2. National policies should be based on indescribable feelings between men?
    3. Nothing has changed in group dynamics or warfare in over a hundred years?
    I don’t buy it.
    see full critique here http://duckofminerva.com/2015/09/guts-god-and-mystery-how-the-women-and-combat-debate-is-all-about-emotion.html

    1. Megan MacKenzie – Slightly off topic, but I’ve read your article in Foreign Affairs. With respect to the unit cohesion argument, the critical point you miss is that there are different types of military motivation: enlistment, sustainment and combat. Whether or not members of a unit are dedicated to the mission is not really the question. The question is why do men in combat “fight?” which is a fundamentally different question. That seems to be a distinction which you do not address, despite centuries of literature devoted to it.

  41. “[We] need more women in the Navy and Marine Corps; not simply to have more women, but because a more diverse force is a stronger force,” Mabus told an auditorium of midshipmen.

    –From one the links in the above article.

    If there were ever an Orwellian statement, that is it.

    Walt

  42. The different physical capabilities of women and men are not unimportant elements in this discussion, but those differences are not really what this issue is about. The real issue, the 900-pound gorilla in the room, is mixing men and women in a situation that is certain to create inevitable male-female relationship issues ranging from natural attraction to the over-protection of females by males to various types of sexual misconduct. All the arguments about ensuring equal opportunity, etc. for women is a rhetorical smoke screen employed to advance a position that has nothing to do with team building and either the combat readiness of infantry units or combat readiness in general.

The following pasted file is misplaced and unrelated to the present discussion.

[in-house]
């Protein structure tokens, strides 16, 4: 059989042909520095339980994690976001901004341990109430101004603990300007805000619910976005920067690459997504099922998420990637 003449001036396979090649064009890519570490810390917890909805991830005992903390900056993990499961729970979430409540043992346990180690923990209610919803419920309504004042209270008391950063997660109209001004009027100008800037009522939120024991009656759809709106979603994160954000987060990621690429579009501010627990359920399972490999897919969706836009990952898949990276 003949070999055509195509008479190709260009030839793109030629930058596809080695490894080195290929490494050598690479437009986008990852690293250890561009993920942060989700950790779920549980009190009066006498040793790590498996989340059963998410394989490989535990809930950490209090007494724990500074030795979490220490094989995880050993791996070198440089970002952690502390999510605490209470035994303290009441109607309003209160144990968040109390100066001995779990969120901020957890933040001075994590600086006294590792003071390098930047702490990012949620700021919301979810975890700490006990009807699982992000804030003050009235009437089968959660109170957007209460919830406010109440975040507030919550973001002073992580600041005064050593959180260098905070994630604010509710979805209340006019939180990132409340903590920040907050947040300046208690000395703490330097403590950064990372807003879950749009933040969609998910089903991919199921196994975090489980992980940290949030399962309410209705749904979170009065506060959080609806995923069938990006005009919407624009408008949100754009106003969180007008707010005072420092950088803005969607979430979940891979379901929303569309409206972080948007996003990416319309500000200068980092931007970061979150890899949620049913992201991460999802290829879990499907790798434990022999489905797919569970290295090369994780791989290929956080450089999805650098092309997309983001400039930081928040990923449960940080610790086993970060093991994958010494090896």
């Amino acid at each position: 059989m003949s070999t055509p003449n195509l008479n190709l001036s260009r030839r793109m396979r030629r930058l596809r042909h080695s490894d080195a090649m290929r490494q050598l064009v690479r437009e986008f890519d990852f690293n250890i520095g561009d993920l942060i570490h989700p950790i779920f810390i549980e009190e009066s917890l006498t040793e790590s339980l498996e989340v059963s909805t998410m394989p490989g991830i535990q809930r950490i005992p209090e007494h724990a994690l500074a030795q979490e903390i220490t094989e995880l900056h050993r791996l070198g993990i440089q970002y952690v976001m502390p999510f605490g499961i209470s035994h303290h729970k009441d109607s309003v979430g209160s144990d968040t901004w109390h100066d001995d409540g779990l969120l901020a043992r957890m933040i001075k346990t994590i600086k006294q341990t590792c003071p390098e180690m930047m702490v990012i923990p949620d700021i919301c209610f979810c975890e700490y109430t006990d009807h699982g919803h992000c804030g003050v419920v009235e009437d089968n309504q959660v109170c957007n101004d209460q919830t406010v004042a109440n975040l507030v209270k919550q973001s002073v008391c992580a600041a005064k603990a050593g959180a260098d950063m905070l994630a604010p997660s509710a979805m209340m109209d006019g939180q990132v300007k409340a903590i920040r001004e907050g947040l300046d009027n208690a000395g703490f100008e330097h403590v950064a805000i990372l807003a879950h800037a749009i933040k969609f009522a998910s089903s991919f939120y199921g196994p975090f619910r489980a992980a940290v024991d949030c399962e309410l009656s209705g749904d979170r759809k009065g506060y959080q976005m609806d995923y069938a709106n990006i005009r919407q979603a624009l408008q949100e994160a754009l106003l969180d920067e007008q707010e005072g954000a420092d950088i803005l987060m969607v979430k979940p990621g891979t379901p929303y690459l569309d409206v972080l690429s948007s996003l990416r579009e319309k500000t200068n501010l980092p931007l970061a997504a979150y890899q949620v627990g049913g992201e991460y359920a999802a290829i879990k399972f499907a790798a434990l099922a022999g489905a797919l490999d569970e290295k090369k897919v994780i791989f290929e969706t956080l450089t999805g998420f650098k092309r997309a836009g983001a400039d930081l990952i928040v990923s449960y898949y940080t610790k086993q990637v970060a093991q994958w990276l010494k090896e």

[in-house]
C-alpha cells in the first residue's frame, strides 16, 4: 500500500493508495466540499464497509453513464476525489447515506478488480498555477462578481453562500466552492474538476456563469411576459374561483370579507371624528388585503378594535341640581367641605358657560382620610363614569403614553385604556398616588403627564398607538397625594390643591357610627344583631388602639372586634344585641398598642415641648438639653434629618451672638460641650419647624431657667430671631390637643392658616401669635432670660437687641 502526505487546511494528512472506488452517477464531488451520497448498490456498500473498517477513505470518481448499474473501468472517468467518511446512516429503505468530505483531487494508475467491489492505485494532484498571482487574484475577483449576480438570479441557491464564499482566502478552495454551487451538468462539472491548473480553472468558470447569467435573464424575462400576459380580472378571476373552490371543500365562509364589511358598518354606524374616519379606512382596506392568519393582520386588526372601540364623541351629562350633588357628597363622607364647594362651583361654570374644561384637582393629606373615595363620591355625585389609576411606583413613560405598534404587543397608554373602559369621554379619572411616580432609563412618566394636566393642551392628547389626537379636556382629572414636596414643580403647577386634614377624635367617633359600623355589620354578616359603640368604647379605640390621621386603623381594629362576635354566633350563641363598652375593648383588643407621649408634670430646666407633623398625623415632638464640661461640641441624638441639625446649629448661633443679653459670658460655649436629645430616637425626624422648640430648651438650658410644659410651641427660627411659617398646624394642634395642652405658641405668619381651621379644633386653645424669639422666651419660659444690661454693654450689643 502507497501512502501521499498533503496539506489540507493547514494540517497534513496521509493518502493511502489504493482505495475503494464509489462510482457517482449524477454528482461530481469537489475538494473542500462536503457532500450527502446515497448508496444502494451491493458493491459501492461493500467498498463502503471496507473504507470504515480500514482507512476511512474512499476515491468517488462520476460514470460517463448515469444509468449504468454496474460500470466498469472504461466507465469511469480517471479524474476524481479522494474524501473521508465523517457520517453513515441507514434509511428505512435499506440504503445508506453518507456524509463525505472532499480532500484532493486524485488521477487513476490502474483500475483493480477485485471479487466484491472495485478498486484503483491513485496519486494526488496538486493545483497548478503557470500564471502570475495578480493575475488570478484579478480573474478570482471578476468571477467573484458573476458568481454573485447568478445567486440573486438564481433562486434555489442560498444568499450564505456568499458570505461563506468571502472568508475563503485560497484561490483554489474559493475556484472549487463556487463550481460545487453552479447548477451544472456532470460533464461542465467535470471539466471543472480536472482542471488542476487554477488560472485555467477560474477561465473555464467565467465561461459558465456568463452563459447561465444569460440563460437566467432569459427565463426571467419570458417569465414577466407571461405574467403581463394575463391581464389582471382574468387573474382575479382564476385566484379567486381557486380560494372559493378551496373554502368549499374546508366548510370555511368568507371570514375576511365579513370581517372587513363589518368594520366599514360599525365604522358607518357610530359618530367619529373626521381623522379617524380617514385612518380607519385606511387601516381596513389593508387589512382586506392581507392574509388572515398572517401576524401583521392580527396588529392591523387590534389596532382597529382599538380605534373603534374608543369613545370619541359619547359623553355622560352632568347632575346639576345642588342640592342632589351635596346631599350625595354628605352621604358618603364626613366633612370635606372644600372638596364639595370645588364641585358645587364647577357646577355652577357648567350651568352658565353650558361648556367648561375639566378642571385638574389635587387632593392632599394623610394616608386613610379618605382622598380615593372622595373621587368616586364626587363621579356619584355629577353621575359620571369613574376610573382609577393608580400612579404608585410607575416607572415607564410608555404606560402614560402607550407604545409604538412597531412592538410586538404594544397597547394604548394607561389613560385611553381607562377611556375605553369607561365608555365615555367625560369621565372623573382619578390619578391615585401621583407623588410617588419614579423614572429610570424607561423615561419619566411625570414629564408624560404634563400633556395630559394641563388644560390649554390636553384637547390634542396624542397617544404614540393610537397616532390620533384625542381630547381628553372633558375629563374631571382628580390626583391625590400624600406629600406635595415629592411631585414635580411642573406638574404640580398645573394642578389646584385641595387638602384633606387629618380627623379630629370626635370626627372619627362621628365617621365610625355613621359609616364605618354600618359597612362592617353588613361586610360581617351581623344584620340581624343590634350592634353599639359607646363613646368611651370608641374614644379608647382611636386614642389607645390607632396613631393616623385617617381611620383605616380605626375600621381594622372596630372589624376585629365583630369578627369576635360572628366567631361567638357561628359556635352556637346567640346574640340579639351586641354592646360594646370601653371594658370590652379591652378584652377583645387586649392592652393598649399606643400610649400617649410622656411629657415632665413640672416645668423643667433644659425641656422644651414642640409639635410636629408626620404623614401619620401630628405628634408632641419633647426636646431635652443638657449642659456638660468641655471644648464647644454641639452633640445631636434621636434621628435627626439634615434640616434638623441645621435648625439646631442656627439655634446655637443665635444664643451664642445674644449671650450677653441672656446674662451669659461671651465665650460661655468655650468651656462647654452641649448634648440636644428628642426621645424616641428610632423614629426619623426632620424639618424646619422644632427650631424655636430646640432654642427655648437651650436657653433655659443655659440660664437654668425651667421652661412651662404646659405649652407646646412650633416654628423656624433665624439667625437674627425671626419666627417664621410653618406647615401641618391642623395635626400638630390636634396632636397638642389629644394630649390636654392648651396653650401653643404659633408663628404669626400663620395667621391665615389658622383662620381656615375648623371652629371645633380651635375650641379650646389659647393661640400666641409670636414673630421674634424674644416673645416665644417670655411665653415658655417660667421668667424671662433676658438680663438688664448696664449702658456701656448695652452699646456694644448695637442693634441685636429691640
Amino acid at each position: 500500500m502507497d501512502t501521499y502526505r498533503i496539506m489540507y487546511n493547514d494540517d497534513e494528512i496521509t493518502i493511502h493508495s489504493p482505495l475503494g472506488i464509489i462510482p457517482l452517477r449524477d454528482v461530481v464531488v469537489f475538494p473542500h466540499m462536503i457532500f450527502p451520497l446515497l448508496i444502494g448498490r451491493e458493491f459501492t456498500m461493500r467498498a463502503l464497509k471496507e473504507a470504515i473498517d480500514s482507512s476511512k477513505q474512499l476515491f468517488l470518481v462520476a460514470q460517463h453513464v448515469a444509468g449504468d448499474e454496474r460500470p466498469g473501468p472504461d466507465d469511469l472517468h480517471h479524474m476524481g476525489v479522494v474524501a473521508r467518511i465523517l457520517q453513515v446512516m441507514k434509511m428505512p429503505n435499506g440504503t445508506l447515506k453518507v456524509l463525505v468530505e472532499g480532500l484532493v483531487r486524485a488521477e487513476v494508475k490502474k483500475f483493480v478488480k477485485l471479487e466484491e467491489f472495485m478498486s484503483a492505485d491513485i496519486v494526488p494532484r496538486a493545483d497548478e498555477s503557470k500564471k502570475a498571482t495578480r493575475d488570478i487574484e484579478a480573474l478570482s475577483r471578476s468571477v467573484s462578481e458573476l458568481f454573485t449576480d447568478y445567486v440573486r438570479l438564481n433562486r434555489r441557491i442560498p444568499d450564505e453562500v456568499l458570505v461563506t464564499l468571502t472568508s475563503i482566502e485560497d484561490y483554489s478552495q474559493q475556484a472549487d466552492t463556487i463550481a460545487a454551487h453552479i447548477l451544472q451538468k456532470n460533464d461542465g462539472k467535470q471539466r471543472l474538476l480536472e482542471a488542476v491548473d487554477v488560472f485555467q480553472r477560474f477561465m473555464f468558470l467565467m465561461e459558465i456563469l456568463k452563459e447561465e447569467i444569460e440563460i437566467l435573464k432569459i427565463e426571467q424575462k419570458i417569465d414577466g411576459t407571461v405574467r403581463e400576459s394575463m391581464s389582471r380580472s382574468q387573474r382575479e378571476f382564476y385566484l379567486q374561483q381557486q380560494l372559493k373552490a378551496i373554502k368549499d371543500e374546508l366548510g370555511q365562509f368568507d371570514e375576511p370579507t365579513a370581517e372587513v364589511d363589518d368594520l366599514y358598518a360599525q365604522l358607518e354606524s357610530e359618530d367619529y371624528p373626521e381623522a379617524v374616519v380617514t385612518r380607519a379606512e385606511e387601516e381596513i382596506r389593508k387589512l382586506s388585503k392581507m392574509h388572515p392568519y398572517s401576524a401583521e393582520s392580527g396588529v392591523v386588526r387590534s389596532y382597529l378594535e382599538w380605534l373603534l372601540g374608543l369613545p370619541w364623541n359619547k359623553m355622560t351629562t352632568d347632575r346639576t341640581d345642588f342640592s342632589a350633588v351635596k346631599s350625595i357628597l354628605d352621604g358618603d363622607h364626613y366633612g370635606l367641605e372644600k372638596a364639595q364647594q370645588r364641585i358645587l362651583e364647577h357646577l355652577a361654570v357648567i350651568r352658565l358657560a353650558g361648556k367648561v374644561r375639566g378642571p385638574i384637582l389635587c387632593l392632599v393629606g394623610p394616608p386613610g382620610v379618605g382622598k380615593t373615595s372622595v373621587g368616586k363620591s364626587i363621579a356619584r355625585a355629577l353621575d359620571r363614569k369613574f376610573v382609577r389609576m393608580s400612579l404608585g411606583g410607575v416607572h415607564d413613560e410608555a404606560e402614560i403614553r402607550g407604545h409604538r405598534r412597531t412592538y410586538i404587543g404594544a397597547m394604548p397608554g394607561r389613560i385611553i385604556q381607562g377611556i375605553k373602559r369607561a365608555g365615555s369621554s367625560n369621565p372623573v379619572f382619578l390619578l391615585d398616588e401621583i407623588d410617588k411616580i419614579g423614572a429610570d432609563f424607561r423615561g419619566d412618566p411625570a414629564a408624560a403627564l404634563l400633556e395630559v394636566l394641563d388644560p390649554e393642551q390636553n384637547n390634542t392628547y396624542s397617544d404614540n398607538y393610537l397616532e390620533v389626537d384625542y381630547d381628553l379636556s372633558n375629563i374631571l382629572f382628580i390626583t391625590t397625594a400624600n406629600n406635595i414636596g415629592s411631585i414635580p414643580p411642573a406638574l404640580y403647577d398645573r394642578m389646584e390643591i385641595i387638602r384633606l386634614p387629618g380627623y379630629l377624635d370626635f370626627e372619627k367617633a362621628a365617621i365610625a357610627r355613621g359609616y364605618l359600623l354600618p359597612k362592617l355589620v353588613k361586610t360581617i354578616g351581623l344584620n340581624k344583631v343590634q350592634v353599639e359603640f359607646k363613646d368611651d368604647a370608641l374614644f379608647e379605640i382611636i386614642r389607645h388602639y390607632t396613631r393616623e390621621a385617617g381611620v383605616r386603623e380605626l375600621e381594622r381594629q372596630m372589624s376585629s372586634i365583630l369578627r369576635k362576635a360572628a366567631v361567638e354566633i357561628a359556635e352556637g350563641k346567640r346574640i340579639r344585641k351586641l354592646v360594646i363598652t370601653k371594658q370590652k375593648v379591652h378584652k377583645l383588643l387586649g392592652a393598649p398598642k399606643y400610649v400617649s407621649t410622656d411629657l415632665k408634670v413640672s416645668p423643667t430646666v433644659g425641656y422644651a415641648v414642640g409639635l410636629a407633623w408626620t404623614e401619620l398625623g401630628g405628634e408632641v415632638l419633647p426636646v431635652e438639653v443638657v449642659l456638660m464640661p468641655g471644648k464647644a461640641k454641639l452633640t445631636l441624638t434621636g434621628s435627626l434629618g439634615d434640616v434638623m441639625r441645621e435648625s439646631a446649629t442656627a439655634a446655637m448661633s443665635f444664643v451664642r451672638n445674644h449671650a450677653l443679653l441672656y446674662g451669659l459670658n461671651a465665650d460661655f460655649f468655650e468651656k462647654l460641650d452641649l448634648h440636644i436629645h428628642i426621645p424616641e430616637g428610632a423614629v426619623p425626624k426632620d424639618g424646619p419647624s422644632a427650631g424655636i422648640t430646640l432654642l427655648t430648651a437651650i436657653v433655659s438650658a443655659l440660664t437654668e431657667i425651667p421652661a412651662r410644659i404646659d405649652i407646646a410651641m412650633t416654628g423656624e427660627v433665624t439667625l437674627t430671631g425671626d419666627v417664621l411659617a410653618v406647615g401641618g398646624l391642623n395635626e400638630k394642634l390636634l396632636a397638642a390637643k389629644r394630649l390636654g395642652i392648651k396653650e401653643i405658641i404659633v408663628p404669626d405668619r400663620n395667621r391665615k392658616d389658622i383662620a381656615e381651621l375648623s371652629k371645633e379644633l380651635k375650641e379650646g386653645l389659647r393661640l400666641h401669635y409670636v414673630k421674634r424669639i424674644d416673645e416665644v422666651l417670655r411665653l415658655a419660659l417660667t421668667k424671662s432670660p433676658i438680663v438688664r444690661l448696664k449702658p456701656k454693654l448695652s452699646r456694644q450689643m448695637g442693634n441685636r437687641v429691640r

Colonel, US Marine Corps (Ret) and Marine Rifle Squad Leader, Vietnam War

  43. This is very well said; better than most I have
    read. My husband served two years in Vietnam and retired from the USMC Reserves after having served 10 years active duty. It is only now that most can speak of what they saw at war. Again, well stated

  44. This is actually pretty weak.

    First, physical abilities are really the “anti-female” side’s best card. They are objectively quantifiable and printable. Further, there is a significant difference that’s hard to get around.

    Arguments relating to cohesion are subjective, and further history has proven that a lot of these arguments don’t wash (they used to say similar things about coloreds). Further, a cohesion argument is actually a slap in your own face because if you say a all-male team loses cohesion when women are incorporated you are confessing to some pretty horrible qualities among the males in the team.

    Finally, the last argument is common but it is wrong. The correct (in terms of maximum overall combat efficiency) solution may be gender-integrated teams, males-only, or males and females but segregated, just to name the three main choices.

    If we chose anything other than the correct solution, national defence will run at less than its full efficiency, and to that extent national security is imperiled. To portray one scenario as only hurting some individuals (and that really shows his lack of respect to the principles of America’s ideals) and the other as hurting national security is intellectually dishonest.

    1. Shimazaki-san, your anti-argument is very weak and actually promotes the defense of men only combat. Physical abilities are only part of the picture. We don’t leave our soldier’s on the battlefield. How can we bring them home if the female only has about 60% of the upper body strength to haul off a soldier? Facts are facts and combat is very, very physical. If you take a look at the guys in Ranger, SF, SEALS, (not just the Special Ops units) etc., they’re in pretty good shape. Most women can’t get there from here. Cohesion is subjective, but one of the most important that all of the Women in combat proponents ignore. Remember the Jessica Lynch story? She was killed in the Gulf War I and they made a F*ckin’ movie about it. But not one word about all of the males killed in the same unit. Why? Because the US does not like it’s females coming home in a body bag. It’s a tragedy and should remain as such. But when females are allowed into combat MOSs? There will be such an outcry two things will happen; 1) get us out of the war; or 2) get the women out of the combat units. To get out of a war (think the one against ISIS) is to act against the survival of a nation. Think VietNam. When the strategic mission is compromised, there is no good possible outcome.
      Your next argument goes back to the main argument of whether to integrate at all. It is a non-solution to this argument.
      In this situation, the only solution is to keep women out of ground combat units.